Advisor Profit Margins Rise
The median profit margins of investment advisors, both pre- and post-marketing costs, rose in 2011, according to a new report from Lipper, Investment Management Profitability Analysis for 2012.
The median pre-marketing margin for investment advisors rose to 43.85% in 2011 from 40.17% in 2010, Lipper found. The post-marketing margin rose to 34.44% in 2011 compared with a margin of 32.26% in 2010.
The median post-marketing profitability margin surpassed recent medians to reach the highest value in nine years.
LPL Uses Psychology in New Tech Tool for Marketing to Women
Women's financial lives do not always follow a chronological script - that's part of the reason LPL Financial rolled out a new marketing and practice management platform to give planners an edge in marketing financial advice to them.
The new online platform, WomenInvest, includes compliance-approved, customizable marketing materials for working with women investors. The independent broker-dealer is betting that grouping women by life events, not ages, is the better way to reach them. There are four life stages, according to LPL, that make the most sense for marketing services to women investors.
"In Relationships" enables advisors to effectively engage with both partners in a marriage or domestic union. "In Transition" focuses on providing support to women investors during a time of significant life change. "In Business" identifies strategies for advising professional women, including female business owners or those who have inherited significant assets; and "In Retirement" helps advisors work closely with women investors in developing financial strategies that support the goals of living longer and better.
IRA Investors Hungry for Alternative Investments, Survey Finds
Investors are interested in putting a portion of their IRAs toward alternative assets but lack the know-how to do so, according to a new study from Pensco, an independent custodian for direct alternative investments in retirement accounts.
The research found that 77% of American families with retirement accounts want to invest in alternative assets but many (44%) do not understand how to achieve that goal.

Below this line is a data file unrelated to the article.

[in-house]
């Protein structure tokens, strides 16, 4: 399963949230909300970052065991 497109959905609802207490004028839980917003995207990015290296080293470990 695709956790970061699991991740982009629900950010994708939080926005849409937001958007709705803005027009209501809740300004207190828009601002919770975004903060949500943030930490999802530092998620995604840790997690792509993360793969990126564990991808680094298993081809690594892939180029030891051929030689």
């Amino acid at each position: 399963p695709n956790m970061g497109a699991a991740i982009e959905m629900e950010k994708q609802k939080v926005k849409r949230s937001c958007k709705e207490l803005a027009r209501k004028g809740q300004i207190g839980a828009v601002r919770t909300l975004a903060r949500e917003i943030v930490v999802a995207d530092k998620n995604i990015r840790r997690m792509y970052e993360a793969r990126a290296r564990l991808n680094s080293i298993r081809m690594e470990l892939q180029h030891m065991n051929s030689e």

And advisors, for the most part, haven't been able to help. While eight in 10 say their clients have expressed interest in alternative assets, only 10% offer that capability, according to the findings.
CFP Board Changes Bankruptcy, Disciplinary Procedures
The CFP Board announced new changes to its rules and procedures in three areas, including the way it handles bankruptcies among certificants and applicants.
In the past three years, the CFP Board has seen reported bankruptcies among planners rise sharply, to 37 in the first quarter of this year from one in the same period of 2008, eight in 2009, 20 in 2010. (There were 49 in 2011.) The increase is due, in most cases, to the economic downturn, according to Michael Shaw, the board's managing director of professional standards and legal.
Going forward, the board will issue a news release four times a year, publicizing all bankruptcy-only cases and will no longer investigate bankruptcies when public filings about them are available. Bankruptcy-only cases involve planners not under investigation for other issues by the board. Currently, the board submits all advisor bankruptcies to a disciplinary panel, which can result in additional punitive actions.
Many Investors, Especially Younger Earners, Neglect Retirement Accounts
A majority of Americans are not aware of the money that could be coming their way if they made an annual contribution to an IRA, a recent survey by TIAA-CREF found.
Younger Americans were the least conscientious about IRAs and also the least aware of the potential benefits, according to the findings. Nearly three-fourths of survey respondents age 18 to 34 did not know the maximum contribution, while 61% of the adults surveyed were unaware of the limits. More important, 58% of young Americans did not know that growth in an IRA is tax-deferred.
Advisors Use More Variable Annuities
Planners have increased their recommendations of variable annuities since 2008, regardless of whether they were annuity supporters or skeptics, according to a joint survey by investment management firm AllianceBernstein and the Insured Retirement Institute.
Six in 10 financial advisors who sold more than 10 annuity contracts per year upped their recommendations, as did so-called dabblers, those who sold less than 10 contracts annually, the research found.
A majority of dabblers (73%) and sellers (79%) said they will continue to recommend variable annuities and agreed with the statement that "they never want to see any of their clients experience a year like 2008 ever again."